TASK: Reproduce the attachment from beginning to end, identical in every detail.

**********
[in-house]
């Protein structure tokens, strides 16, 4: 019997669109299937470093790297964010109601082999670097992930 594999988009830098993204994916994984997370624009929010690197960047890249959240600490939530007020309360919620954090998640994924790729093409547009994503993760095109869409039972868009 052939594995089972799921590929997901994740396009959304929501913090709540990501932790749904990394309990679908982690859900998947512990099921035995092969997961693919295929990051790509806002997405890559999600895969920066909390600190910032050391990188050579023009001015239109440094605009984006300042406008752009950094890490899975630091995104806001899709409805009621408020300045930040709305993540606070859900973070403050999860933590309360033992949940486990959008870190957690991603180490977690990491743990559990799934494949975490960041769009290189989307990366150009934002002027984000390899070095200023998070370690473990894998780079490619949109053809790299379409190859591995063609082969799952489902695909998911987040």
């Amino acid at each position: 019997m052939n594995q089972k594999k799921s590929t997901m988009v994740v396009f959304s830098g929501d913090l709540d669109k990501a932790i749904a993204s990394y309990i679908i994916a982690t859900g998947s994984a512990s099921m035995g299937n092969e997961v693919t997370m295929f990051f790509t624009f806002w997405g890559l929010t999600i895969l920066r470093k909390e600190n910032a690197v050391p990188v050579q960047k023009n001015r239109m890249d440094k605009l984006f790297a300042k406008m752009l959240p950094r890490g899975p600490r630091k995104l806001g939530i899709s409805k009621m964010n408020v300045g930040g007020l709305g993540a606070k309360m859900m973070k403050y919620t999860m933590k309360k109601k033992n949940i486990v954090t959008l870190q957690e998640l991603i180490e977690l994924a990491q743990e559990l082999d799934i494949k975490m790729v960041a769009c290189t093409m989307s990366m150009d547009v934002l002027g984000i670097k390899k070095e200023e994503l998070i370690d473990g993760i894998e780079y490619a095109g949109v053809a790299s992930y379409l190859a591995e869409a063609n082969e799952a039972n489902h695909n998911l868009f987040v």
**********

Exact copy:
[in-house]
């Protein structure tokens, strides 16, 4: 019997669109299937470093790297964010109601082999670097992930 594999988009830098993204994916994984997370624009929010690197960047890249959240600490939530007020309360919620954090998640994924790729093409547009994503993760095109869409039972868009 052939594995089972799921590929997901994740396009959304929501913090709540990501932790749904990394309990679908982690859900998947512990099921035995092969997961693919295929990051790509806002997405890559999600895969920066909390600190910032050391990188050579023009001015239109440094605009984006300042406008752009950094890490899975630091995104806001899709409805009621408020300045930040709305993540606070859900973070403050999860933590309360033992949940486990959008870190957690991603180490977690990491743990559990799934494949975490960041769009290189989307990366150009934002002027984000390899070095200023998070370690473990894998780079490619949109053809790299379409190859591995063609082969799952489902695909998911987040």
């Amino acid at each position: 019997m052939n594995q089972k594999k799921s590929t997901m988009v994740v396009f959304s830098g929501d913090l709540d669109k990501a932790i749904a993204s990394y309990i679908i994916a982690t859900g998947s994984a512990s099921m035995g299937n092969e997961v693919t997370m295929f990051f790509t624009f806002w997405g890559l929010t999600i895969l920066r470093k909390e600190n910032a690197v050391p990188v050579q960047k023009n001015r239109m890249d440094k605009l984006f790297a300042k406008m752009l959240p950094r890490g899975p600490r630091k995104l806001g939530i899709s409805k009621m964010n408020v300045g930040g007020l709305g993540a606070k309360m859900m973070k403050y919620t999860m933590k309360k109601k033992n949940i486990v954090t959008l870190q957690e998640l991603i180490e977690l994924a990491q743990e559990l082999d799934i494949k975490m790729v960041a769009c290189t093409m989307s990366m150009d547009v934002l002027g984000i670097k390899k070095e200023e994503l998070i370690d473990g993760i894998e780079y490619a095109g949109v053809a790299s992930y379409l190859a591995e869409a063609n082969e799952a039972n489902h695909n998911l868009f987040v």